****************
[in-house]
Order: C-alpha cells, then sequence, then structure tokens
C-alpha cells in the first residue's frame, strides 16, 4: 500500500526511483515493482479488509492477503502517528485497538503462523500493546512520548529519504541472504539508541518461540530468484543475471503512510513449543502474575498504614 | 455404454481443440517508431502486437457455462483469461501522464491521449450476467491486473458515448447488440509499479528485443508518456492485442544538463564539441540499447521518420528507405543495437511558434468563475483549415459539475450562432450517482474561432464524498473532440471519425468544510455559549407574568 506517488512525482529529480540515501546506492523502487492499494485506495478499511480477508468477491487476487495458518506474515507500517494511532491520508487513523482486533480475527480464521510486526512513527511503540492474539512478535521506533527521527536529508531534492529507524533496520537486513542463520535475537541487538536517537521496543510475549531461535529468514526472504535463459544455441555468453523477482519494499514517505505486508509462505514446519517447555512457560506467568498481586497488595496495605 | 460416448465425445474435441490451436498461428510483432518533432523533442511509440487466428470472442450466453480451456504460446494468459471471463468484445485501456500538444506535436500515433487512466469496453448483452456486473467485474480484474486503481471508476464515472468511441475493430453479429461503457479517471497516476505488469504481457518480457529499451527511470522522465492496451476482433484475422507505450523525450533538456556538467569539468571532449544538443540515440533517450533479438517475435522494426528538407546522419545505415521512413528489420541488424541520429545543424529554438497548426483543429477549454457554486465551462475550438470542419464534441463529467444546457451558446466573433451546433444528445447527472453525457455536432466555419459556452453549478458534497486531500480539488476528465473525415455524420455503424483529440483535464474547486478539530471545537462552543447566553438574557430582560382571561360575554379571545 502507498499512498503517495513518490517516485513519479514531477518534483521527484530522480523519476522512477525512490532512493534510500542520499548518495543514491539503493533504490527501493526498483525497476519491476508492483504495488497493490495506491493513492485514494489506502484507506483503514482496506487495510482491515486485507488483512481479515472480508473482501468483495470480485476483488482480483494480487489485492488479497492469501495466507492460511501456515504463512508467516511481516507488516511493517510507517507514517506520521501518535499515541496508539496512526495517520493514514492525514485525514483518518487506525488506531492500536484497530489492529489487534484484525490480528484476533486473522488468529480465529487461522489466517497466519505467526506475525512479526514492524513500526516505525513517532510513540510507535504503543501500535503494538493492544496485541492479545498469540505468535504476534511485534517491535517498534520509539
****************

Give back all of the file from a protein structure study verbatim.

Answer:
[in-house]
Order: C-alpha cells, then sequence, then structure tokens
C-alpha cells in the first residue's frame, strides 16, 4: 500500500526511483515493482479488509492477503502517528485497538503462523500493546512520548529519504541472504539508541518461540530468484543475471503512510513449543502474575498504614 | 455404454481443440517508431502486437457455462483469461501522464491521449450476467491486473458515448447488440509499479528485443508518456492485442544538463564539441540499447521518420528507405543495437511558434468563475483549415459539475450562432450517482474561432464524498473532440471519425468544510455559549407574568 506517488512525482529529480540515501546506492523502487492499494485506495478499511480477508468477491487476487495458518506474515507500517494511532491520508487513523482486533480475527480464521510486526512513527511503540492474539512478535521506533527521527536529508531534492529507524533496520537486513542463520535475537541487538536517537521496543510475549531461535529468514526472504535463459544455441555468453523477482519494499514517505505486508509462505514446519517447555512457560506467568498481586497488595496495605 | 460416448465425445474435441490451436498461428510483432518533432523533442511509440487466428470472442450466453480451456504460446494468459471471463468484445485501456500538444506535436500515433487512466469496453448483452456486473467485474480484474486503481471508476464515472468511441475493430453479429461503457479517471497516476505488469504481457518480457529499451527511470522522465492496451476482433484475422507505450523525450533538456556538467569539468571532449544538443540515440533517450533479438517475435522494426528538407546522419545505415521512413528489420541488424541520429545543424529554438497548426483543429477549454457554486465551462475550438470542419464534441463529467444546457451558446466573433451546433444528445447527472453525457455536432466555419459556452453549478458534497486531500480539488476528465473525415455524420455503424483529440483535464474547486478539530471545537462552543447566553438574557430582560382571561360575554379571545 502507498499512498503517495513518490517516485513519479514531477518534483521527484530522480523519476522512477525512490532512493534510500542520499548518495543514491539503493533504490527501493526498483525497476519491476508492483504495488497493490495506491493513492485514494489506502484507506483503514482496506487495510482491515486485507488483512481479515472480508473482501468483495470480485476483488482480483494480487489485492488479497492469501495466507492460511501456515504463512508467516511481516507488516511493517510507517507514517506520521501518535499515541496508539496512526495517520493514514492525514485525514483518518487506525488506531492500536484497530489492529489487534484484525490480528484476533486473522488468529480465529487461522489466517497466519505467526506475525512479526514492524513500526516505525513517532510513540510507535504503543501500535503494538493492544496485541492479545498469540505468535504476534511485534517491535517498534520509539